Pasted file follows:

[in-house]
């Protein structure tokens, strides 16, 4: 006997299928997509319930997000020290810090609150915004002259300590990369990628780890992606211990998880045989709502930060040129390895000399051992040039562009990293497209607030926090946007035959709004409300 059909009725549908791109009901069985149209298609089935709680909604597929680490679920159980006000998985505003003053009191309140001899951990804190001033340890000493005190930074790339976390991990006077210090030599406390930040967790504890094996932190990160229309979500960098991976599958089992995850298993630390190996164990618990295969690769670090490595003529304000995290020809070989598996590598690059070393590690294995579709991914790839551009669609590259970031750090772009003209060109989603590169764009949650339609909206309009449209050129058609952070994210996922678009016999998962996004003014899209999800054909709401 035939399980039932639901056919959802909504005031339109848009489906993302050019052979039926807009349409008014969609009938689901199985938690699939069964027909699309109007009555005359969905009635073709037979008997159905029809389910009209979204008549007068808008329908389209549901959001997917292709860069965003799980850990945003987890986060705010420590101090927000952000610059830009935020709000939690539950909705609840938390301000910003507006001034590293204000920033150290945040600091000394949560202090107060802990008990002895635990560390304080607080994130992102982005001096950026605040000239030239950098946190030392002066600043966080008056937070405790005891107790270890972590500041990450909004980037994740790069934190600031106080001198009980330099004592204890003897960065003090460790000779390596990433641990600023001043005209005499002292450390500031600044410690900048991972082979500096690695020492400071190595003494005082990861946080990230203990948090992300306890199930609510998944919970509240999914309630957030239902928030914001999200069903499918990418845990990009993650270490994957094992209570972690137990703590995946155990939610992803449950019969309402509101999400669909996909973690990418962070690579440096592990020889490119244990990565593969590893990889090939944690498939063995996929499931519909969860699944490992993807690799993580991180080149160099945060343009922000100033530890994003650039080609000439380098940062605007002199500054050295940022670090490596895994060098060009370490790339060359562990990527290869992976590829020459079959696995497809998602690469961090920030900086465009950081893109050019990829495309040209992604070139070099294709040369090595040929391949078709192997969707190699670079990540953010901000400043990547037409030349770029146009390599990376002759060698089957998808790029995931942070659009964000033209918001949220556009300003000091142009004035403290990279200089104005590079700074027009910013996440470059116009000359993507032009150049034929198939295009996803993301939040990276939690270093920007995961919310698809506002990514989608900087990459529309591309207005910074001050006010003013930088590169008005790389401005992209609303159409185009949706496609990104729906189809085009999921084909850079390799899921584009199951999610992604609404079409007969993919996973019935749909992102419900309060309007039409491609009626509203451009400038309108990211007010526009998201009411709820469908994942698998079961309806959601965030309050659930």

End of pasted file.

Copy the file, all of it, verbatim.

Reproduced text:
[in-house]
């Protein structure tokens, strides 16, 4: 006997299928997509319930997000020290810090609150915004002259300590990369990628780890992606211990998880045989709502930060040129390895000399051992040039562009990293497209607030926090946007035959709004409300 059909009725549908791109009901069985149209298609089935709680909604597929680490679920159980006000998985505003003053009191309140001899951990804190001033340890000493005190930074790339976390991990006077210090030599406390930040967790504890094996932190990160229309979500960098991976599958089992995850298993630390190996164990618990295969690769670090490595003529304000995290020809070989598996590598690059070393590690294995579709991914790839551009669609590259970031750090772009003209060109989603590169764009949650339609909206309009449209050129058609952070994210996922678009016999998962996004003014899209999800054909709401 035939399980039932639901056919959802909504005031339109848009489906993302050019052979039926807009349409008014969609009938689901199985938690699939069964027909699309109007009555005359969905009635073709037979008997159905029809389910009209979204008549007068808008329908389209549901959001997917292709860069965003799980850990945003987890986060705010420590101090927000952000610059830009935020709000939690539950909705609840938390301000910003507006001034590293204000920033150290945040600091000394949560202090107060802990008990002895635990560390304080607080994130992102982005001096950026605040000239030239950098946190030392002066600043966080008056937070405790005891107790270890972590500041990450909004980037994740790069934190600031106080001198009980330099004592204890003897960065003090460790000779390596990433641990600023001043005209005499002292450390500031600044410690900048991972082979500096690695020492400071190595003494005082990861946080990230203990948090992300306890199930609510998944919970509240999914309630957030239902928030914001999200069903499918990418845990990009993650270490994957094992209570972690137990703590995946155990939610992803449950019969309402509101999400669909996909973690990418962070690579440096592990020889490119244990990565593969590893990889090939944690498939063995996929499931519909969860699944490992993807690799993580991180080149160099945060343009922000100033530890994003650039080609000439380098940062605007002199500054050295940022670090490596895994060098060009370490790339060359562990990527290869992976590829020459079959696995497809998602690469961090920030900086465009950081893109050019990829495309040209992604070139070099294709040369090595040929391949078709192997969707190699670079990540953010901000400043990547037409030349770029146009390599990376002759060698089957998808790029995931942070659009964000033209918001949220556009300003000091142009004035403290990279200089104005590079700074027009910013996440470059116009000359993507032009150049034929198939295009996803993301939040990276939690270093920007995961919310698809506002990514989608900087990459529309591309207005910074001050006010003013930088590169008005790389401005992209609303159409185009949706496609990104729906189809085009999921084909850079390799899921584009199951999610992604609404079409007969993919996973019935749909992102419900309060309007039409491609009626509203451009400038309108990211007010526009998201009411709820469908994942698998079961309806959601965030309050659930």